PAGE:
Costs of climate action in China will be cancelled out by healthcare savings


A new study by the prestigious Massachusts Insitute of Technology (MIT) suggests cost to China of climate policies targeting CO2 reduction will be more than cancelled out by reductions in healthcare costs from air pollution.

The cost of reducing CO2 emissions over the long-term can be recouped by governments from short-term savings in healthcare costs arising from air pollution, according to the  study published this week by MIT.

The study looked at the cost of climate policies in China and the extent to which they would be offset by better air quality.

The researchers found that by meeting its Paris Agreement pledge to stay within a two degrees trajectory for global warming, China will simultaneously avoid thousands of unnecessary deaths from air pollution across every one of its provinces.

The lower death rate would result in savings of $339bn by 2030 – enough money to meet China’s climate targets more than four times over, according to the researchers.

China could come out net positive

“The country could actually come out net positive, just based on the health co-benefits associated with air quality improvements, relative to the cost of a climate policy,” said Noelle Eckley Selin, co-author of the study and an associate professor in at MIT. “This is a motivating factor for countries to engage in global climate policy.”

China is the world’s largest emitter of greenhouse gases, but has promised to peak its emissions before 2030 – a target studies suggest it is on track to hit years early. It is also battling a serious air pollution problem, with major cities such as Beijing afflicted by some of the worst air quality in the world.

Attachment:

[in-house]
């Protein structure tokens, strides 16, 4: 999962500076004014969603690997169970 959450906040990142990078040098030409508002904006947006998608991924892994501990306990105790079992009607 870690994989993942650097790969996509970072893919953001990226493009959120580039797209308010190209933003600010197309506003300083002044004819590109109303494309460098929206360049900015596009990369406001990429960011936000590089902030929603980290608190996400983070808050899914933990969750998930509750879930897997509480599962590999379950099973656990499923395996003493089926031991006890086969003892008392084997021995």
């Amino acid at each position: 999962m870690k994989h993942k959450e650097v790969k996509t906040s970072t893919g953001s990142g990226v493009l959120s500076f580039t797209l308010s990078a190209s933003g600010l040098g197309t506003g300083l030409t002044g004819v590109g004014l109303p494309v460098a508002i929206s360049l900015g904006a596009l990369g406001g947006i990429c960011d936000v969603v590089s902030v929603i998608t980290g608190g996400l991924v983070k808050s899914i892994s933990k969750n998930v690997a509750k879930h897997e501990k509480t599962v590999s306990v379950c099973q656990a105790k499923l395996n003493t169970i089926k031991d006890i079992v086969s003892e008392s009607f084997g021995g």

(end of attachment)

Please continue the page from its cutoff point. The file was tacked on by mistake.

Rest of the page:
Many of the measures the government is deploying to combat air pollution, such as shuttering coal-fired power plants and encouraging electric vehicles, also help cut carbon emissions.

The researchers found that the more stringent China makes its carbon targets, the greater health and economic benefits arise.

“This is really a sustainability story,” Selin added. “We have all these policy goals for a transition toward a more sustainable society. Mitigating air pollution, a leading cause of death, is one of them, and avoiding dangerous climate change is another. Thinking about how we might inform policy to address these objectives simultaneously, when they actually interact economically and atmospherically, is important to sort out from a science perspective.”

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April 27, 2018